Creative RMIT students have backed the smoke-free message with amazing videos – two of which received honourable mentions in a state-wide competition.
It’s now a year since RMIT’s Melbourne campuses went smoke-free (on 31 May, World No Tobacco Day) as part of an initiative by all Victorian universities.
To mark the day, students were invited to make short videos on the theme, “Things to do instead of smoking”. No fewer than 33 RMIT students entered, with three selected for the state-wide finals.
The third RMIT finalist was Paulina Sánchez Silva, with a video that showed how Melbourne provides so many fun alternatives to spending time smoking (Dropbox video).
The Dean of Students, Professor Owen Hughes, said the standard of the RMIT entries was a credit to the University.
“It was very difficult to choose our finalists given the creativity and quality of the work our students submitted.
“Congratulations to all 33 students and to Aydin and Frances in particular for their honourable mentions.
“The videos help reinforce the message that smoking is dangerous to your health and expensive, and help spread the word that RMIT is a smoke-free university.”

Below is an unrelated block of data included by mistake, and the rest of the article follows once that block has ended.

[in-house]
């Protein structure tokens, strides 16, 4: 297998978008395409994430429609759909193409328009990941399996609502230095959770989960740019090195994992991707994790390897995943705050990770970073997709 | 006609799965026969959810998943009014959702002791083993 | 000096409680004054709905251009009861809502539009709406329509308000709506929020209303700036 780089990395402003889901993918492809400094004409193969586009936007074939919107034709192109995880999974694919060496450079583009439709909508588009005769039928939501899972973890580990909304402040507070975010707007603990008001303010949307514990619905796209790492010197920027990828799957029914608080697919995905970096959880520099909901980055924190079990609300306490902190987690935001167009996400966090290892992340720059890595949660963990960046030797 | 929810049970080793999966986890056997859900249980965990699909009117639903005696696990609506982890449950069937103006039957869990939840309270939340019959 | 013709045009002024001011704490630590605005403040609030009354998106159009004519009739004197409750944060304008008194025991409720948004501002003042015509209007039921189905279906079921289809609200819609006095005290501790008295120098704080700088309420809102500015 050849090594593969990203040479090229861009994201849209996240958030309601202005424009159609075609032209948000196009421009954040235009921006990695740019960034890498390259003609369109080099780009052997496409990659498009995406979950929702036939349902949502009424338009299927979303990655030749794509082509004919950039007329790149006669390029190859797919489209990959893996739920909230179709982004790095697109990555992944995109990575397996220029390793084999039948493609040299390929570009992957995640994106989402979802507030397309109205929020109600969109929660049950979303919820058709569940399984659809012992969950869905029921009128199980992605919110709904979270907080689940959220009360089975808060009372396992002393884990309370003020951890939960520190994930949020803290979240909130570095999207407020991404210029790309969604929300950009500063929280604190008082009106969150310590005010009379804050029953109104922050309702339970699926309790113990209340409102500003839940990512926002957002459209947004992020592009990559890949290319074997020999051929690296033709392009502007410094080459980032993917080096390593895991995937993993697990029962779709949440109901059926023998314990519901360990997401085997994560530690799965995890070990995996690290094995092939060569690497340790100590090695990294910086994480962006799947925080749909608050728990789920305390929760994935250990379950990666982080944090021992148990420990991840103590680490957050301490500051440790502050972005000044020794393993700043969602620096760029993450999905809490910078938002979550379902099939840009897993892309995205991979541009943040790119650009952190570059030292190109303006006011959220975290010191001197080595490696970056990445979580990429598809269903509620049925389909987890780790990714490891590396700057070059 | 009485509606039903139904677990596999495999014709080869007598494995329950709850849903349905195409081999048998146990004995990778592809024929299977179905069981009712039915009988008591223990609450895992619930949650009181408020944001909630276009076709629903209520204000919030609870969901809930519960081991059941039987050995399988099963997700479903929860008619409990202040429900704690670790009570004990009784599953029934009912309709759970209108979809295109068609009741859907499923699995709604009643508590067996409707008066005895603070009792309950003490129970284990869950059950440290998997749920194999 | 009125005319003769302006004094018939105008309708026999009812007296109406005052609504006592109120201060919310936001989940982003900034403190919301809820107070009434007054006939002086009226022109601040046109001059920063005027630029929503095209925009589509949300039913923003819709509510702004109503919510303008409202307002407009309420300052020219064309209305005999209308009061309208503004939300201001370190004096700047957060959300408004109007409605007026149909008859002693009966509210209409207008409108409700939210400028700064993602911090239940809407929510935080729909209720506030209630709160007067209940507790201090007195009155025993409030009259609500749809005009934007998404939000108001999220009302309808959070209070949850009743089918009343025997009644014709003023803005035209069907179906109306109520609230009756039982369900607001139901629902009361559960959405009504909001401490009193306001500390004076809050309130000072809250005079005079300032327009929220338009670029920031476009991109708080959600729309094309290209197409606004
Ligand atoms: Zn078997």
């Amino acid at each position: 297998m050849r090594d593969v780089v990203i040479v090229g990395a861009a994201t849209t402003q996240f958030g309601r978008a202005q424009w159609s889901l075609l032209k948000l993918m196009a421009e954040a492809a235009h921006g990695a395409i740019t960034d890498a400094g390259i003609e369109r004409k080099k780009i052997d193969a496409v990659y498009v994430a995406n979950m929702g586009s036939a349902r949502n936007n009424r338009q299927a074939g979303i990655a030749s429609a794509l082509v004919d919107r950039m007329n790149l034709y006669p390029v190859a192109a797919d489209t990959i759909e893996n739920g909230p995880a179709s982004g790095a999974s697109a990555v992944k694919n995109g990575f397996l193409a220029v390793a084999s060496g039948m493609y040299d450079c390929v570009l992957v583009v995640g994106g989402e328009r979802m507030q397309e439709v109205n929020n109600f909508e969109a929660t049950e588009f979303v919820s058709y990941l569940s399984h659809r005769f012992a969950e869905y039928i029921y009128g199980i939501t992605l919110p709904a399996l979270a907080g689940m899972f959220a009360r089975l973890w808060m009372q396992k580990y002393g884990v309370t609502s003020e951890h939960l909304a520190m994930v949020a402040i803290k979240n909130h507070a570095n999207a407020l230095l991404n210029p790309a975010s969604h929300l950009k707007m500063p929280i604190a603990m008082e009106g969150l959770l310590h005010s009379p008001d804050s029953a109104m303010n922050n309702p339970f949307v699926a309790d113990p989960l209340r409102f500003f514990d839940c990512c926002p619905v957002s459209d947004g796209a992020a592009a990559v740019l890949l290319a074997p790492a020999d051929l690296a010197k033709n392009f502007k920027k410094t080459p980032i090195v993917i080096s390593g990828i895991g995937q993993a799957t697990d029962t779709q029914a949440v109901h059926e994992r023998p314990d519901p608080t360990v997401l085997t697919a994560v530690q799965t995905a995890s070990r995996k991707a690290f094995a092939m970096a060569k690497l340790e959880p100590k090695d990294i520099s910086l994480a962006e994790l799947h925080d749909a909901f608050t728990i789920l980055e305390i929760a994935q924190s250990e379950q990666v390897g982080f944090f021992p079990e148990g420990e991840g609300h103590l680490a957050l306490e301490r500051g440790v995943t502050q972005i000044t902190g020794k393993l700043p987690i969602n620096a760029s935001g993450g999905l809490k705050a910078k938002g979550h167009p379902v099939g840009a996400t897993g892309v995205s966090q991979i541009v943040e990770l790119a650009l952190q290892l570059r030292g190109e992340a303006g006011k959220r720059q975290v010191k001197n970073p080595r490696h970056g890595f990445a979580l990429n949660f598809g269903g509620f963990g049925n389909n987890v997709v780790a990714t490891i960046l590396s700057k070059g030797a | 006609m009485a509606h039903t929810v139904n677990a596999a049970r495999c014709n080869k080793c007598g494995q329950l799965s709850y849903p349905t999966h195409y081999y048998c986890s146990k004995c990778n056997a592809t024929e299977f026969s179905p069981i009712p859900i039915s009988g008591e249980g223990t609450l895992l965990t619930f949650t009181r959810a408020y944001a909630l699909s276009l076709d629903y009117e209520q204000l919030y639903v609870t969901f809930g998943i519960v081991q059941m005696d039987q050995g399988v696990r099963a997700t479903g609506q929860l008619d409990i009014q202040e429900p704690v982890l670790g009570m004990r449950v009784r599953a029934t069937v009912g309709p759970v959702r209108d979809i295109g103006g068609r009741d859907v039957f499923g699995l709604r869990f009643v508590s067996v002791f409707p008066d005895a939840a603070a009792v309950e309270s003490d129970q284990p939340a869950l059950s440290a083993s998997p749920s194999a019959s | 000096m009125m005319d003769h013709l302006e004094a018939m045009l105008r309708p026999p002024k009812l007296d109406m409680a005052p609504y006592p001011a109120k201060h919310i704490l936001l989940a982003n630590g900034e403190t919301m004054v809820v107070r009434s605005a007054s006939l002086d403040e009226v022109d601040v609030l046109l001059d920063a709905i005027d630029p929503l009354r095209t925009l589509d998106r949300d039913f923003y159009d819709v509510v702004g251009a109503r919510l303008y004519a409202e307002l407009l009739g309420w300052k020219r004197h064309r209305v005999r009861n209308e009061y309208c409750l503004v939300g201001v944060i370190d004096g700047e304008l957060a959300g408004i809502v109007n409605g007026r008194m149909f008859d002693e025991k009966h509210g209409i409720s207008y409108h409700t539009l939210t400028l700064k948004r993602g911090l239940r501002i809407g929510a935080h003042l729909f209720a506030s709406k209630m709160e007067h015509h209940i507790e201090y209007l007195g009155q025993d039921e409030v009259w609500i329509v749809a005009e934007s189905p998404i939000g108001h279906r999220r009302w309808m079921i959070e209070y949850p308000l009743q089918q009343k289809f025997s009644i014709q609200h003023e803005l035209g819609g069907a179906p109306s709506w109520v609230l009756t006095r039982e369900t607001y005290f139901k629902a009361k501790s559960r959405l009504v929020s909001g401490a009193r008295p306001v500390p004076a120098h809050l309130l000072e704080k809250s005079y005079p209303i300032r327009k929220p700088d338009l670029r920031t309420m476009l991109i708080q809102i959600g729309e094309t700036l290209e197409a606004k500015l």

Some of the videos were posted to the RMIT Facebook page, reaching 120,000 people by mid-June.
The statewide competition was won by Nathan Henderson (Deakin) with Stephen Scoglio second and Thomas Midena third (both Swinburne).
Meanwhile, the City of Melbourne has installed 27 butt bins around the perimeter of the City campus.
About 10,500 butts are dropped on city streets on an average weekday, with most ending up in the stormwater system and flowing into the Yarra River and eventually into Port Phillip Bay.
Smokers who drop their butts can receive an on-the-spot fine of $295 – or $590 if the cigarette is still lit.
The new bins have an added benefit – butts are collected and recycled.